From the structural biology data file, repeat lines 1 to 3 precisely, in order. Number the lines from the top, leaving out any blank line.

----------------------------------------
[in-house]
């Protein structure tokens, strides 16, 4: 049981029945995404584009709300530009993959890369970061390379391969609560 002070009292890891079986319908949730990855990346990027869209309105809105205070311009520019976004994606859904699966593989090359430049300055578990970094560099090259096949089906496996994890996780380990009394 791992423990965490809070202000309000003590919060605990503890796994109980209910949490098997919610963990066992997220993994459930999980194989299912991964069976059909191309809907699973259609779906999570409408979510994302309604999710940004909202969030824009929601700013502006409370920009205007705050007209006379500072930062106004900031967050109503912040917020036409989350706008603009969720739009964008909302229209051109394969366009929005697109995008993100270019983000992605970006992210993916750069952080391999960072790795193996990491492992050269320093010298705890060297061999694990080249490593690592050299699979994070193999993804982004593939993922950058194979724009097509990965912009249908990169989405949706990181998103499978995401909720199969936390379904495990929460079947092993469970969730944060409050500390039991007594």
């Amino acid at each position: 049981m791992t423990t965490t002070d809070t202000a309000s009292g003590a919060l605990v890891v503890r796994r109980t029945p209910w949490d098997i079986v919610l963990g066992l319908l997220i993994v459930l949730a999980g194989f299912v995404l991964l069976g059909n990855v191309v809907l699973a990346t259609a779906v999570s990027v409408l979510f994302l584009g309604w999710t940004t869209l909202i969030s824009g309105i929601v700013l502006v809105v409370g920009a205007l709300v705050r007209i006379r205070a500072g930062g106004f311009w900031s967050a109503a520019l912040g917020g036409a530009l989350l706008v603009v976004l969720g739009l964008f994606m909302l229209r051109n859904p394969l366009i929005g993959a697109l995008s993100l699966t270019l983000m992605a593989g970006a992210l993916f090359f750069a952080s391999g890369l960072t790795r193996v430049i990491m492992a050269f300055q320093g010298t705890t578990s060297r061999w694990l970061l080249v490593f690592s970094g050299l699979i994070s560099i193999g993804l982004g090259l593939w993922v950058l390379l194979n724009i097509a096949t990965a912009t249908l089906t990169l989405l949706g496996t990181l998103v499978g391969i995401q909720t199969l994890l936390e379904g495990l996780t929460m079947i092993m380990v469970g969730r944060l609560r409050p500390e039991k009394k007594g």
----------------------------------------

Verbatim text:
[in-house]
């Protein structure tokens, strides 16, 4: 049981029945995404584009709300530009993959890369970061390379391969609560 002070009292890891079986319908949730990855990346990027869209309105809105205070311009520019976004994606859904699966593989090359430049300055578990970094560099090259096949089906496996994890996780380990009394 791992423990965490809070202000309000003590919060605990503890796994109980209910949490098997919610963990066992997220993994459930999980194989299912991964069976059909191309809907699973259609779906999570409408979510994302309604999710940004909202969030824009929601700013502006409370920009205007705050007209006379500072930062106004900031967050109503912040917020036409989350706008603009969720739009964008909302229209051109394969366009929005697109995008993100270019983000992605970006992210993916750069952080391999960072790795193996990491492992050269320093010298705890060297061999694990080249490593690592050299699979994070193999993804982004593939993922950058194979724009097509990965912009249908990169989405949706990181998103499978995401909720199969936390379904495990929460079947092993469970969730944060409050500390039991007594």
């Amino acid at each position: 049981m791992t423990t965490t002070d809070t202000a309000s009292g003590a919060l605990v890891v503890r796994r109980t029945p209910w949490d098997i079986v919610l963990g066992l319908l997220i993994v459930l949730a999980g194989f299912v995404l991964l069976g059909n990855v191309v809907l699973a990346t259609a779906v999570s990027v409408l979510f994302l584009g309604w999710t940004t869209l909202i969030s824009g309105i929601v700013l502006v809105v409370g920009a205007l709300v705050r007209i006379r205070a500072g930062g106004f311009w900031s967050a109503a520019l912040g917020g036409a530009l989350l706008v603009v976004l969720g739009l964008f994606m909302l229209r051109n859904p394969l366009i929005g993959a697109l995008s993100l699966t270019l983000m992605a593989g970006a992210l993916f090359f750069a952080s391999g890369l960072t790795r193996v430049i990491m492992a050269f300055q320093g010298t705890t578990s060297r061999w694990l970061l080249v490593f690592s970094g050299l699979i994070s560099i193999g993804l982004g090259l593939w993922v950058l390379l194979n724009i097509a096949t990965a912009t249908l089906t990169l989405l949706g496996t990181l998103v499978g391969i995401q909720t199969l994890l936390e379904g495990l996780t929460m079947i092993m380990v469970g969730r944060l609560r409050p500390e039991k009394k007594g």